A Shropshire plant hire firm is recruiting refugees in an effort to combat
Hawk Plant Hire, which provides heavy machinery and operators across the
country, is training refugees as dump-truck drivers to combat high staff
turnover and problems with recruitment.
Dan Evans, operations recruitment executive for Hawk, said four refugees
started work at the company this month following a two-week training programme.
A further eight are due to start soon.
The recruits are from various countries, mainly Iran, but also Russia,
Albania and Somalia.
"They are paid well, which helps to retain them. They are also provided
with transport – a scooter or van," said Evans.
"If we can attract and train refugees, we are more likely to keep
Evans said the company, which employs 200 drivers, had initially faced
problems recruiting refugees because not enough is done to get them employment.
Hawk turned to freelance consultant Simon Coates to find out how to access
Coates said there needs to be a more cohesive approach to help refugees into
work. "Employers often have to work quite hard to find refugee
workers," he said.
Both Coates and Evans backed Personnel Today’s Refugees in Employment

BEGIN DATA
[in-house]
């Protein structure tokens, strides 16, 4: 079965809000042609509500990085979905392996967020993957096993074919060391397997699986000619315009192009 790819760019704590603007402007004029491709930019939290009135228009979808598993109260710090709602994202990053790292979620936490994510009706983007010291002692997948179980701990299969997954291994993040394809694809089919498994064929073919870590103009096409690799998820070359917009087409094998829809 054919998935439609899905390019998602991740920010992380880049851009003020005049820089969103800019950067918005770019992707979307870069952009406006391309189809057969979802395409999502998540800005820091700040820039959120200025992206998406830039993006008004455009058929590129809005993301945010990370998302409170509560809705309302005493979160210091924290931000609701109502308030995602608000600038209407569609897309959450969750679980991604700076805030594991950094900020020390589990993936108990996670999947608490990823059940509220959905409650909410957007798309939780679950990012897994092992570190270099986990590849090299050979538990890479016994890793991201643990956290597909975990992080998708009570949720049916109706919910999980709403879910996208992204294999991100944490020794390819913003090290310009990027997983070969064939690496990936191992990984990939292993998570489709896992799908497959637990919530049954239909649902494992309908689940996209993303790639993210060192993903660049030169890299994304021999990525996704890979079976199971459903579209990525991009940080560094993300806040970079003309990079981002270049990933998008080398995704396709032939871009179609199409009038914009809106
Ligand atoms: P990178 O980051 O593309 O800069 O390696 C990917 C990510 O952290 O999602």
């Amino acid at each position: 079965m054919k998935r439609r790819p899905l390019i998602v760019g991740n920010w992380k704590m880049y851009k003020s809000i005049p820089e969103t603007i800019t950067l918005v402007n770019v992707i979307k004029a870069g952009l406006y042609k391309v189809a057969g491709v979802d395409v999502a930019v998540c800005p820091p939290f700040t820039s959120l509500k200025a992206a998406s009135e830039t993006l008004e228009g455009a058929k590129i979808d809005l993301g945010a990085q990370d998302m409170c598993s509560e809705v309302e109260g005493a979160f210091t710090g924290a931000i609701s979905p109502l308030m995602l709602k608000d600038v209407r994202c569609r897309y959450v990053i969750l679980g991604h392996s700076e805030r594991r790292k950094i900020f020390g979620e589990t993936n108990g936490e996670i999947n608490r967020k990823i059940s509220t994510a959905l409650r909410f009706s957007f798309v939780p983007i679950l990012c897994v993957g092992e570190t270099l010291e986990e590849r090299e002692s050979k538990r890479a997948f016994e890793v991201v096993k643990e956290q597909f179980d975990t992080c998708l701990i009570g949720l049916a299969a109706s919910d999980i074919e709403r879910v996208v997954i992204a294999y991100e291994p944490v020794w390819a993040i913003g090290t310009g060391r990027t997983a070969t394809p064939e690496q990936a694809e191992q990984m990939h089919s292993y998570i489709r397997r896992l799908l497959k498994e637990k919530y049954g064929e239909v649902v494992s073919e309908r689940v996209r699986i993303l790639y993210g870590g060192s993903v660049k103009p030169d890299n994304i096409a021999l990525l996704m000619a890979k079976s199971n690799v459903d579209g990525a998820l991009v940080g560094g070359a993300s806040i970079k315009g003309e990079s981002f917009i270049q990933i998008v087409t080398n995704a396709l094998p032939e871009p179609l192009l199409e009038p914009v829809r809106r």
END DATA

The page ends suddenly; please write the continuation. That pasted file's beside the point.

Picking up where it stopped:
campaign calling for a national refugee skills database and for the Government
to make it simpler to recruit refugees.
Coates believes many employers miss out on recruiting good quality refugee
workers because companies are concerned they might have difficulty getting
settled and have immediate money problems.
Progress so far in the campaign
Personnel Today has been campaigning over the past year for the Government
to introduce a co-ordinated strategy to get asylum-seekers and refugees – who
are often highly-skilled – into employment.
Many organisations – from hospitals to blue-chip IT giants – still face
skills shortages, despite the economic downturn. Joint research by Personnel
Today and the Refugee Council showed that 60 per cent of refugees are
unemployed for more than a year.
Former immigration minister Lord Rooker promised that a skills database
would be introduced to keep a record of the skills and qualifications of
asylum-seekers, and enable the Employment Service to match refugees to
appropriate work (News, 8 January).
A Government spokesperson said an integration strategy, which will include
employment measures, will be released later this year. Personnel Today is
continuing to campaign for the benefit of employers and refugees.
The campaign aims:
– Introduce a standard permission-to-work document for refugees
– A commitment to cutting red tape for employers who want to recruit refugees
– Introduce a skills database for refugees and employers
– Produce concrete plans to co-ordinate the employment of refugees